Sayantan Sarkar

The indiscernible me in me-tropolis

About Bangalore


"Hello, Sir? Do you have a minute? Hello?"

If you walk towards Indiranagar from Domlur, grazing past the Domlur flyover, there is a small turn from Old Airport Road you have to take. Under the shadow of the flyover, discreetly hidden from the glitter of street lights, this is probably the darkest corner of Indiranagar in Bangalore. Especially, after 11pm. If you walk past, occasionally on humid nights there will be a wafting smell of ganja in the air, which for some of us smells like nostalgia.

"Hello, Tamil? Kannada? Hindi?"

He stands there in the corner, most nights, silently, preying or maybe praying. And don't worry; it is anything but natural to be creeped out by him. If it was not the 100th time I was walking back home through this alley, and if it was not me tired from a 12 hours of servitude, I would have been equally creeped out, maybe more. But he is my friend, maybe the first new friend I made in Bangalore this time. Only thing is that maybe, just maybe he does not realize it.

"Hindi, English", I say, bracing myself for our 15th interaction maybe in last 3 months. I pull out the earplugs and Kishore Kumar continues his yodels for the million others across the FM waves. But I am not exasperated yet. I am trying to predict the story he is going to present this time.

"Sir, actually, I, painter in that building. My contractor leave me, no mobile. I spend night. But some food. Some Idli. Money please..".

I smile. So today is the repeat of the contractor story. His eyes betray the losing grip of his reality by the street side opiates. But he is well rehearsed to let his voice quiver even a bit. I know Idlis are the last thing he needs. His stomach has long lost the battle of necessities to his mind. In my case the fight is still going on.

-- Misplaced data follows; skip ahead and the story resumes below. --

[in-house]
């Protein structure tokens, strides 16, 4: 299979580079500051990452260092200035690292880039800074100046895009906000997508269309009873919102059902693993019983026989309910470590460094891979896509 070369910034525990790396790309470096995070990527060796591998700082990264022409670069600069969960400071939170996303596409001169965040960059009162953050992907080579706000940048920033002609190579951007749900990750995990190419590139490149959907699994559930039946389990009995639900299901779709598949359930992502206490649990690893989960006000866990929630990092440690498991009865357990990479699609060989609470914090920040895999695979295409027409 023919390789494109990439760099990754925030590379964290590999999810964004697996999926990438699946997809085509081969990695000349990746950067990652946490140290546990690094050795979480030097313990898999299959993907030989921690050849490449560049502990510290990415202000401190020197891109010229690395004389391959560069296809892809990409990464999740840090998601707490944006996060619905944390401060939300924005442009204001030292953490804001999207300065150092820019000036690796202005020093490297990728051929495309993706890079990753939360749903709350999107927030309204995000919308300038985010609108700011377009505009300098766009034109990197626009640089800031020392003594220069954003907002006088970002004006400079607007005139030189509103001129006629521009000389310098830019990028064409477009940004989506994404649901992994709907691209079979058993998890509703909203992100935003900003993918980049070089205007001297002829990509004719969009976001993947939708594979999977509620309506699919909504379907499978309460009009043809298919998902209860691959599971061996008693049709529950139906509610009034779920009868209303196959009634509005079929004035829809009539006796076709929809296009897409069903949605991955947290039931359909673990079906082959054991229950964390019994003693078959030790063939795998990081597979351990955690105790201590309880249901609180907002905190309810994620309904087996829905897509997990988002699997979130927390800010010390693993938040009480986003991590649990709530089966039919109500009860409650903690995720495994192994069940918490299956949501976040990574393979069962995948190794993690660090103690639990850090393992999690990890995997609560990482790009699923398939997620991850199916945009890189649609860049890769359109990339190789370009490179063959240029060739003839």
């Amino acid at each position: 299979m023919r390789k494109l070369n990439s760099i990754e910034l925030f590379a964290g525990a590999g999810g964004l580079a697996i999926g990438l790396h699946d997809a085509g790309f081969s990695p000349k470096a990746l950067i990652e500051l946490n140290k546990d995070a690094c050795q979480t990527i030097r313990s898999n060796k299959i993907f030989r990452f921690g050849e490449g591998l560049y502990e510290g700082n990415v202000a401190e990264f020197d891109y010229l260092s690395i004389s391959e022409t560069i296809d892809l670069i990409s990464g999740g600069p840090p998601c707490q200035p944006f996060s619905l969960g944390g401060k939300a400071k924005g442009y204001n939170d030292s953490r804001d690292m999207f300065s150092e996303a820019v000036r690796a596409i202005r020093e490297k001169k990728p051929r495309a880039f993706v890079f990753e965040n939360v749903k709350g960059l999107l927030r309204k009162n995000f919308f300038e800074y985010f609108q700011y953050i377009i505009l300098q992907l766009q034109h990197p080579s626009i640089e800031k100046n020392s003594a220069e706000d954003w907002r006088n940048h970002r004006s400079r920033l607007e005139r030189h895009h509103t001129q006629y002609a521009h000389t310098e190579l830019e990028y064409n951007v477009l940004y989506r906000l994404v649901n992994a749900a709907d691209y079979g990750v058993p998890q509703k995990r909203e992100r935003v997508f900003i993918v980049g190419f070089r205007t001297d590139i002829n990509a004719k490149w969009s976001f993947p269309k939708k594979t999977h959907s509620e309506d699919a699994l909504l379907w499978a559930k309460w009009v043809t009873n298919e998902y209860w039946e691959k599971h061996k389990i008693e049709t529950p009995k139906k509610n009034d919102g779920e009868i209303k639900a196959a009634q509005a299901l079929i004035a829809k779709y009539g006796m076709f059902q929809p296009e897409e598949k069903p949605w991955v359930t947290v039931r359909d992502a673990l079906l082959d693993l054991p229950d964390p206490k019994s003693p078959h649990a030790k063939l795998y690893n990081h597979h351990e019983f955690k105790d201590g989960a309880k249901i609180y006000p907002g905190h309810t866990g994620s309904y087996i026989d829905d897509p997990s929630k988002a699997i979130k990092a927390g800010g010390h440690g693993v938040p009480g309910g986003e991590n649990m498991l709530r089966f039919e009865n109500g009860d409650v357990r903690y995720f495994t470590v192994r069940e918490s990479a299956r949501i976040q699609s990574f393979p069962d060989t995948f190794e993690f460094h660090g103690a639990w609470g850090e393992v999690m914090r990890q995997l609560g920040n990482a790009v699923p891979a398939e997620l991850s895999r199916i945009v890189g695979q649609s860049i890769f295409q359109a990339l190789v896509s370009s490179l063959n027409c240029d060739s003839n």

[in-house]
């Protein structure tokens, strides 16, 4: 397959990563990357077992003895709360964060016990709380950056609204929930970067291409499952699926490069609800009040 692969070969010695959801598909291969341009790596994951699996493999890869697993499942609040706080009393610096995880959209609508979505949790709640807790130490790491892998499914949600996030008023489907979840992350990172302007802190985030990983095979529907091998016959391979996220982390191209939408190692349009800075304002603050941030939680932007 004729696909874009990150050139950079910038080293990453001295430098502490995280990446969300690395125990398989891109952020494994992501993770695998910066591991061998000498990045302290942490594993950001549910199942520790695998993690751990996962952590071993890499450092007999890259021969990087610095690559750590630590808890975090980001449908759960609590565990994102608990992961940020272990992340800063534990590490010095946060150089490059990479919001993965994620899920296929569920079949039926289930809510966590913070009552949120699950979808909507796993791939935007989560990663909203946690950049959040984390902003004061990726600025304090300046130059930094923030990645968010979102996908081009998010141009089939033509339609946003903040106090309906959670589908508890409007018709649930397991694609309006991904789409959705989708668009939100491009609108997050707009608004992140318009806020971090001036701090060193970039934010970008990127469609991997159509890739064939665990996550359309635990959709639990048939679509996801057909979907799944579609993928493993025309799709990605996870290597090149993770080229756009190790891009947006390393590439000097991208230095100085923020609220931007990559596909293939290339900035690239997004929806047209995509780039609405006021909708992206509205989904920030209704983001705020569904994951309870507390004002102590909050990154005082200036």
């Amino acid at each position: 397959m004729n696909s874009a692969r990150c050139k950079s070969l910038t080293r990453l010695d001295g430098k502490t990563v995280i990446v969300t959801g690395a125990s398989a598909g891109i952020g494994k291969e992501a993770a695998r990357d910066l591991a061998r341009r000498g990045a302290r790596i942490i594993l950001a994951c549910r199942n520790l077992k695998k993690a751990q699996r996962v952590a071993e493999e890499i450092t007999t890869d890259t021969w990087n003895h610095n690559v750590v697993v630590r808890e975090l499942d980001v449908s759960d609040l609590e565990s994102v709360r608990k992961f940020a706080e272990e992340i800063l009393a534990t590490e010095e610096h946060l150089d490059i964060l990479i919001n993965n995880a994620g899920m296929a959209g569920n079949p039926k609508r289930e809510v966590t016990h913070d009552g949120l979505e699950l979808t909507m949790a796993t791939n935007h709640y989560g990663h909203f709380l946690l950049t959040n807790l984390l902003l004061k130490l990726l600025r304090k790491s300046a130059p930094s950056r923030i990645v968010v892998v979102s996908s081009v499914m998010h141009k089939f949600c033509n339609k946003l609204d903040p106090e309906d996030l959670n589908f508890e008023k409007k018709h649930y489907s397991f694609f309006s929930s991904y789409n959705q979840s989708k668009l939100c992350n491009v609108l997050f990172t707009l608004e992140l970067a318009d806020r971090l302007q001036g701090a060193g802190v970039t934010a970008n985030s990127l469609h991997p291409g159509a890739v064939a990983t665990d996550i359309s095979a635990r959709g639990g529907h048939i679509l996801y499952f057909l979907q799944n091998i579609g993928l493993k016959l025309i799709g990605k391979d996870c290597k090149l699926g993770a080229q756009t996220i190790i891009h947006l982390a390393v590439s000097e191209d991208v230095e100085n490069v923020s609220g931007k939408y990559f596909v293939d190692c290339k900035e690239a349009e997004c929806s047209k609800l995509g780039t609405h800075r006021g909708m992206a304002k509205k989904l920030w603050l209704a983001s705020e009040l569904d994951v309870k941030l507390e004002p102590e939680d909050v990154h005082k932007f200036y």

"Come on. You still do not recognize me?", I still made an effort to get through him, to ensure, its reality and not a playact we are repeating for the umpteen time. Also, today I was not in much mood to give him money. I want him today make an extra effort.

"You give me address. I tomorrow return money". He egged me on, judging my hesitance.

"OK. do one thing. If you take this road, some 2 minutes walk down, there is this food shop. I know them. Go there, and ask". I said

"They don't give food. They ask money". He countered.

"So, say the same thing to them. Tell them you will pay tomorrow. I know them, nice people, will give food."

"No, Sir. I need money for food"

"You do not. OK, come with me to the traffic police. He can help you find places for free food"

By now his eyes has lost interest, and I was a lost cause for him. With a grunt he turned away and walked off.

Now do not get me wrong. I am not this brute always. There are times I paid him a pittance, sometimes bought him food. Sometimes I ignored his calls and chose earphone music over him, once even shared tea with him, which I doubt appealed him. But in all these encounters, he still did not care enough to memorize my face.

Maybe that is why he slowly turns into this friend. His lack to giving fucks to me, amuses me, intrigues me, and obviously irritates me. But above all this, I like his stories, I enjoy them. He is sometimes the lost house painter, new to town contract worker, even the street sweeper who forgot his wallet. He sometimes is hungry, sometimes needs a bus ride, and once even asked money for auto.

But however harsh or mellow his story is, he is always happy with whatever I feel like giving him or even not giving him. What maintains the status quo is that we both feel comfortable walking away from our interactions. Some days when he is repetitive with his stories or I am just too tired to care, I walk out and other days when he realizes that I am just meddling with him, he walks away. But few nights down the line, we start again, a new interaction, with a new storyline, new plot.

As I walked away from him, an auto wallah idle at the crossing said, "be careful about your mobile with such people, you never know", and i shared my agreement with him. Someday, our disagreements might be too much for his needy brain, and in that darkest corner of Indiranagar he can very well beat the shit out of me. That can very well be end of our friendship, even if not me. But if you ask me today to give up on this underlying tension, that is the only real interaction for a man in a wrinkled pair of formals, returning home after an onslaught of mediocrity, will I give it all up? Will I take instead the well-lit roads to home?